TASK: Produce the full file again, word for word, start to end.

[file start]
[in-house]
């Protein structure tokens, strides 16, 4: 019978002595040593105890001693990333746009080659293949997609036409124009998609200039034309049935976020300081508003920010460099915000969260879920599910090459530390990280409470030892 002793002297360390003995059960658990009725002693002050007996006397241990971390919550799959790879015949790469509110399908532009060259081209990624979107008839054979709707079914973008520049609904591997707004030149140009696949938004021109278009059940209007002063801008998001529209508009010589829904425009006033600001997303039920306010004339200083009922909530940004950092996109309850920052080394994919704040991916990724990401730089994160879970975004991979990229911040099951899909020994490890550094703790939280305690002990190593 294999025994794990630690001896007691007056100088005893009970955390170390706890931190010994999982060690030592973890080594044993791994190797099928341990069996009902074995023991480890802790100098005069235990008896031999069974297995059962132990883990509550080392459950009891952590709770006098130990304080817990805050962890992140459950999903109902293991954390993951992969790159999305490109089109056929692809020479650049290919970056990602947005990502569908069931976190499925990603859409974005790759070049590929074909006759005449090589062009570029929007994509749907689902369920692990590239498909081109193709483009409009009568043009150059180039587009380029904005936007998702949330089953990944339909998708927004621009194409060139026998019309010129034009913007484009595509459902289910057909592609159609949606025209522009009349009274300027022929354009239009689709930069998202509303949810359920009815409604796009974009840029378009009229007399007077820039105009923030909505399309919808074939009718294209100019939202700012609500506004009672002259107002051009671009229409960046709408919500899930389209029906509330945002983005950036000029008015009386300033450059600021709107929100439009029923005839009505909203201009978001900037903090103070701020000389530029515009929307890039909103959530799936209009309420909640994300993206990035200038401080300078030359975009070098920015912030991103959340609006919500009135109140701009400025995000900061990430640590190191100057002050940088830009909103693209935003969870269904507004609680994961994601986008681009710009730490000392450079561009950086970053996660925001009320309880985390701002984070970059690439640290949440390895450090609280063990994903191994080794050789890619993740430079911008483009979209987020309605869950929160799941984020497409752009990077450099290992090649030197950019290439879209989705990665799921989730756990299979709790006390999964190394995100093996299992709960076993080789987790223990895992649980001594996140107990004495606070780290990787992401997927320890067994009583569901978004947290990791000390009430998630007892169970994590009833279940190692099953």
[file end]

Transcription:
[in-house]
């Protein structure tokens, strides 16, 4: 019978002595040593105890001693990333746009080659293949997609036409124009998609200039034309049935976020300081508003920010460099915000969260879920599910090459530390990280409470030892 002793002297360390003995059960658990009725002693002050007996006397241990971390919550799959790879015949790469509110399908532009060259081209990624979107008839054979709707079914973008520049609904591997707004030149140009696949938004021109278009059940209007002063801008998001529209508009010589829904425009006033600001997303039920306010004339200083009922909530940004950092996109309850920052080394994919704040991916990724990401730089994160879970975004991979990229911040099951899909020994490890550094703790939280305690002990190593 294999025994794990630690001896007691007056100088005893009970955390170390706890931190010994999982060690030592973890080594044993791994190797099928341990069996009902074995023991480890802790100098005069235990008896031999069974297995059962132990883990509550080392459950009891952590709770006098130990304080817990805050962890992140459950999903109902293991954390993951992969790159999305490109089109056929692809020479650049290919970056990602947005990502569908069931976190499925990603859409974005790759070049590929074909006759005449090589062009570029929007994509749907689902369920692990590239498909081109193709483009409009009568043009150059180039587009380029904005936007998702949330089953990944339909998708927004621009194409060139026998019309010129034009913007484009595509459902289910057909592609159609949606025209522009009349009274300027022929354009239009689709930069998202509303949810359920009815409604796009974009840029378009009229007399007077820039105009923030909505399309919808074939009718294209100019939202700012609500506004009672002259107002051009671009229409960046709408919500899930389209029906509330945002983005950036000029008015009386300033450059600021709107929100439009029923005839009505909203201009978001900037903090103070701020000389530029515009929307890039909103959530799936209009309420909640994300993206990035200038401080300078030359975009070098920015912030991103959340609006919500009135109140701009400025995000900061990430640590190191100057002050940088830009909103693209935003969870269904507004609680994961994601986008681009710009730490000392450079561009950086970053996660925001009320309880985390701002984070970059690439640290949440390895450090609280063990994903191994080794050789890619993740430079911008483009979209987020309605869950929160799941984020497409752009990077450099290992090649030197950019290439879209989705990665799921989730756990299979709790006390999964190394995100093996299992709960076993080789987790223990895992649980001594996140107990004495606070780290990787992401997927320890067994009583569901978004947290990791000390009430998630007892169970994590009833279940190692099953």